But Dr Sherman was playing a double game. He had privately concluded that the Federal Trade Commission would block any deal on competition grounds. A private letter to Congressmen in July was revealing. "I must comment on the well-publicised perception that Apotex has entered into an anti-competitive settlement with BMS concerning clopidogrel (Plavix). That perception is incorrect. Apotex has negotiated only to remove barriers to immediate launch. To achieve that objective, we entered into a somewhat bizarre arrangement that will enable immediate launch, if and when FTC refuses to approve a settlement."

So confident were BMS and Mr Dolan that a deal would not be blocked, that they agreed to a string of extraordinary concessions. If it was rejected and Apotex then decided to launch Plavix, they agreed, BMS would wait five days before seeking an injunction, allowing Apotex to flood the market. BMS also waived its right to about five-sixths of the damages they would normally be able to claim if Apotex was later deemed to have infringed their patents.

Dr Sherman was right. The deal was blocked. But BMS was so desperate to protect Plavix that it came back to the negotiating table with new terms it thought would satisfy the FTC, allowing an Apotex launch earlier and ensuring prices would then fall more quickly. To make that more appealing to Apotex, BMS suggested - Dr Sherman says - a side deal to be kept secret from the FTC which would guarantee a certain amount of income to Apotex. When Dr Sherman told the authorities of this, the Department of Justice raided Mr Dolan's office. BMS denies the claims and says it never suggested anything illegal.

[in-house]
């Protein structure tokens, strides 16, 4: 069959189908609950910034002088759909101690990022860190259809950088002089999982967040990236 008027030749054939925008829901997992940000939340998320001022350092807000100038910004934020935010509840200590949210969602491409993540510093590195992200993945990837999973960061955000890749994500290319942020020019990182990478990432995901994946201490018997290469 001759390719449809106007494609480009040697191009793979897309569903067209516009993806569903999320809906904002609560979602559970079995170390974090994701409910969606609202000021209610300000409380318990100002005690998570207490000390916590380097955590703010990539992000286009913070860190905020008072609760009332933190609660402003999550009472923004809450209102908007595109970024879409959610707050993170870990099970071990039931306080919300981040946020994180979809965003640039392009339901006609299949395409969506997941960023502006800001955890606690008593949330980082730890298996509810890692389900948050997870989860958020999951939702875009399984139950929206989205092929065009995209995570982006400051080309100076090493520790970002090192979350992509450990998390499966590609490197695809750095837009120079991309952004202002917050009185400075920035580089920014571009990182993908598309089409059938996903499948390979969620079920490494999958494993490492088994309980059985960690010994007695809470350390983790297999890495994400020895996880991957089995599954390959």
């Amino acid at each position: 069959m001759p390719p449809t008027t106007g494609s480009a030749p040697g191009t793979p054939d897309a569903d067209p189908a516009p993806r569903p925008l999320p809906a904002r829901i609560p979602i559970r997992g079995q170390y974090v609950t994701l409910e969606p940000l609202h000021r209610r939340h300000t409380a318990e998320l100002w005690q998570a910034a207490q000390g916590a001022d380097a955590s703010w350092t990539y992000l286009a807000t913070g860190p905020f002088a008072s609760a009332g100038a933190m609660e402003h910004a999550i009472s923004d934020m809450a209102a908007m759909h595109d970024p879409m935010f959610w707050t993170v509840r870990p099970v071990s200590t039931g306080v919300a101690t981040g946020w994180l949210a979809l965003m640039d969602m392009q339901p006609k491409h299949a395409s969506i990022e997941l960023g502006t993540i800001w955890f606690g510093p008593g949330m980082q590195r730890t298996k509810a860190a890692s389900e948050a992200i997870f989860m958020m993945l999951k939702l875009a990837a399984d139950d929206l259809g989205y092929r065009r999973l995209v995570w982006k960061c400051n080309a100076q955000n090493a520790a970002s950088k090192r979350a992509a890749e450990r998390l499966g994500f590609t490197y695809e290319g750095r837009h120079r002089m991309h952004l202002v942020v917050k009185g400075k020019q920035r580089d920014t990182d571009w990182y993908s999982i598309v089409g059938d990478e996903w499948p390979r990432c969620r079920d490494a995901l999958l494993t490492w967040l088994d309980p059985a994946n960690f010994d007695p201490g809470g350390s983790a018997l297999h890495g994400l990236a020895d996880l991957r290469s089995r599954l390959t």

The BMS chairman, James Robinson, says he has full confidence in Mr Dolan and BMS insiders say they do not expect the investigation to reveal wrongdoing, but shareholders think the outfoxing of Mr Dolan is grounds enough for his dismissal. The second deal was again rejected and one in three of the new Plavix prescriptions is already being filled with Apotex product. BMS has already had to cut prices.

Jon Fisher, a portfolio manager with Fifth Third Asset Management, said: "They only have three options: continue as is, change management or try to sell the company. But I think if they try to sell the company, they're going to be disappointed with the offers they get from prospective buyers." By a process of elimination, Mr Dolan's elimination seems inevitable.

Dr Sherman, meanwhile, has been boasting that Apotex is a company worth significantly more now than it was this time last month. He bought it in 1974 and has turned it into Canada's largest pharmaceuticals firm.

Whereas less ballsy generics manufacturers waited for Big Pharma's dubious patent claims to be squashed in court, Apotex launched copycat Paxil even before it had won its legal challenge, running the risk of ruinous financial penalties if it had lost. Apotex won, consumers got early access to cheap Paxil, and the value of privately held Apotex swelled to make Dr Sherman one of Canada's richest businessmen.

And as well as providing BMS's rivals with plenty of material to chuckle over, the wiliness of Dr Sherman has also put a line in the sand with regards to deals between Big Pharma and their generics rivals. Last week's deal between Shire Pharmaceuticals and the generics maker Barr Laboratories, which will hold off competition to a children's hyperactivity drug, was limited to a few extra months of exclusivity and no money changed hands between the two sides. Executives know that deals have to be "FTC-friendly", for which read consumer friendly. And that means the relentless downward pressure on drug prices is not going to ease any time soon.